Thursday Editorial: Speak up to protect net neutrality

“But that’s exactly the point”, Quinn wrote. At a recent Code Conference, he said that net neutrality was still important to Netflix as a principle, but it’s “not narrowly important to us because we’re big enough to get the deals we want”. We agree that no company should be allowed to block content or throttle the download speeds of content in a discriminatory manner. The telecom heavyweights also voiced their support for the idea of an open internet, including Dallas-based AT&T.


“Unfortunately, in 2015, then-FCC Chairman [Tom] Wheeler abandoned this carefully crafted framework and instead chose to subject broadband service to an 80-year-old law created to set rates in the rotary-dial-telephone era”, company executive Bob Quinn wrote on the company’s blog.

But now, the FCC has announced they’re considering less enforcement of Title II, which could give the big, powerful internet companies more power.

The deadline for open comments to the FCC is July 17. Some companies, including Netflix and GoDaddy, used space on their homepages to flag the issue, while others, like Facebook and Google, buried their messages in blog posts.

At question is whether or not the internet should be a place of openness, where information and videos are available with a simple click, or restricted.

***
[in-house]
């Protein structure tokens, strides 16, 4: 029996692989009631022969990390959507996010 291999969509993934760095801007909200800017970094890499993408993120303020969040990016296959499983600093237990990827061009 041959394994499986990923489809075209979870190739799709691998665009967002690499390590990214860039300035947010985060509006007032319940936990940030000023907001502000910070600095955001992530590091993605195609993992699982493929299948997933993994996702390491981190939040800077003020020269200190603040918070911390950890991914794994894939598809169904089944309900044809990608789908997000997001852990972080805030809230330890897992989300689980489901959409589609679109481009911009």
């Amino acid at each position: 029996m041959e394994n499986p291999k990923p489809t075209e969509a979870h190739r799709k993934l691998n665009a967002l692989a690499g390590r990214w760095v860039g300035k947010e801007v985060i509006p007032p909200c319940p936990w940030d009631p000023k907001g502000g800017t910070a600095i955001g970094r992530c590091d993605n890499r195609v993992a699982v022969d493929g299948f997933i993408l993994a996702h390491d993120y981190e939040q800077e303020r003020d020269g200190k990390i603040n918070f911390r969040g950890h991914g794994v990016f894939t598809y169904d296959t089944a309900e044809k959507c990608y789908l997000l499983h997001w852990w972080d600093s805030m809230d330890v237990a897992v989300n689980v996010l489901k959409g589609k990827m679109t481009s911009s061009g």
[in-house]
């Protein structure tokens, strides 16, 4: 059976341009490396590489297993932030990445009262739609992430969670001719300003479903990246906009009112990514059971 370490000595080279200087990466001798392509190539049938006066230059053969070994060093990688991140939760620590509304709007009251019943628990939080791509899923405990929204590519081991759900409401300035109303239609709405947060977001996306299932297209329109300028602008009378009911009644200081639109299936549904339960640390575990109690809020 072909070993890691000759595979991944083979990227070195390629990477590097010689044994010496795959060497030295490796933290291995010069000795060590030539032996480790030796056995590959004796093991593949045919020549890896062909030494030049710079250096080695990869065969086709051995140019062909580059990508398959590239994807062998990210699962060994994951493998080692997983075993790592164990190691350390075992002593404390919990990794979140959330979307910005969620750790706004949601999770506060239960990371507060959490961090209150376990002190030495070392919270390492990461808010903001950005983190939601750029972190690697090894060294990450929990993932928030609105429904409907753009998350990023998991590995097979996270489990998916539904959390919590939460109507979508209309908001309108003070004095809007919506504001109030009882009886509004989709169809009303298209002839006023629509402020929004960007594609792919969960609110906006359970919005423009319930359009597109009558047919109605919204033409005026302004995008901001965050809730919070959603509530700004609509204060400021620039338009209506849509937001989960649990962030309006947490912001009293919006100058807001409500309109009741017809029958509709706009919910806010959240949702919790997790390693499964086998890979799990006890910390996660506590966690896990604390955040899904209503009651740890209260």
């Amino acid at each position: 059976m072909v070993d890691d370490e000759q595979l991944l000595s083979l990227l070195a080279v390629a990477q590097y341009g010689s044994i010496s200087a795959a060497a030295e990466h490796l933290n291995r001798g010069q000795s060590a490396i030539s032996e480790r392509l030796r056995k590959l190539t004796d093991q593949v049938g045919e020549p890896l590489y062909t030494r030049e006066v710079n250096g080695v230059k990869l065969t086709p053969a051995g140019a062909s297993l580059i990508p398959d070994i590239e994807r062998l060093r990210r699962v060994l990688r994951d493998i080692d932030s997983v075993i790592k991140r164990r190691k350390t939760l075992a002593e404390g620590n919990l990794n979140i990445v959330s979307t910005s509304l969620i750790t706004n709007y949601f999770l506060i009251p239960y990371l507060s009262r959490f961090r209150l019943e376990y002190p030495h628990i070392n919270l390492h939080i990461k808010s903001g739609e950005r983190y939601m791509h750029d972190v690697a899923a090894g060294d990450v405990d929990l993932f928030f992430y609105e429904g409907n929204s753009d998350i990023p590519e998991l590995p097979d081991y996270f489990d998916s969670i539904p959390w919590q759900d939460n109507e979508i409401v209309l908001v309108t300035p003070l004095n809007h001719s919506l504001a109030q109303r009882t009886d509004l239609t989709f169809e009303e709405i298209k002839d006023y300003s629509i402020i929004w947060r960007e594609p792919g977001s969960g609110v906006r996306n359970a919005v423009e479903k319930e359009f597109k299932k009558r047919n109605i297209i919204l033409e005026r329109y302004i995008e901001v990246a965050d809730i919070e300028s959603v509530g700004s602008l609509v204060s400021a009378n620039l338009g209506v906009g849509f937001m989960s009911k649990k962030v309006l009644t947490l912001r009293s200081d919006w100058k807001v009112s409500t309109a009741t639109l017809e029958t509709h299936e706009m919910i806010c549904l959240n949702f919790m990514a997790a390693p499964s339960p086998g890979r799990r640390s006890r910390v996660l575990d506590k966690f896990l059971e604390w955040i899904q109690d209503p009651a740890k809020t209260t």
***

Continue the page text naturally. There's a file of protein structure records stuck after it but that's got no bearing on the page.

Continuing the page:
A US -wide opinion poll released earlier this week revealed strong support for Net Neutrality, spanning the political spectrum.

Mr Pai wants the commission to repeal the rules that reclassified internet service providers as if they were utilities, saying the open internet rules adopted under former President Barack Obama harm jobs and investment.

Internet users and businesses across the Green Mountain State rely on full, unencumbered access to the internet. Twitter’s pinned, top trending hashtag is current #NetNeutrality, also to support the protest.

Luckily the FCC requires a public comment period where people can make their opinions known. Participants spread awareness by displaying a symbolic loading symbol on their home pages along with a call to action for users to submit comments to the FCC, similar to Wednesday’s initiative.

According to the Internet Association, “Net neutrality is in real jeopardy, and we’re banding together in support of strong net neutrality rules…”

That had risen to 6.7 million Wednesday afternoon. “Net Neutrality is foundational to competitive, free enterprise, entrepreneurial market entry – and reaching global customers”. Urban Dictionary’s word of the day is “net neutrality”, originally defined by Cam!111oneoneone! in 2006 (yesterday’s word was “Side Daddy”).

That’s not good new for users, obviously, but it means mega-giant ISPs could stand to make a lot of money at the expense of keeping access to the internet unrestricted.

Advocacy groups argue that Americans will be worse off if the costs are passed down as new fees, and if providers get to pick online “winners and losers” in determining which content should receive favored treatment. Comcast conveniently forgets that 10.6 million homes in the not now have access to 25 Mbps internet, the legal definition of broadband, while 46 million do not have access to more than one provider at this speed.


“We need to be aware that if the broadband providers are going to be given a monopoly, that they have to at least not charge differently and not throttle back the speed of competing products”, Dr. Leidig said.

Websites slow in support of net neutrality dayMore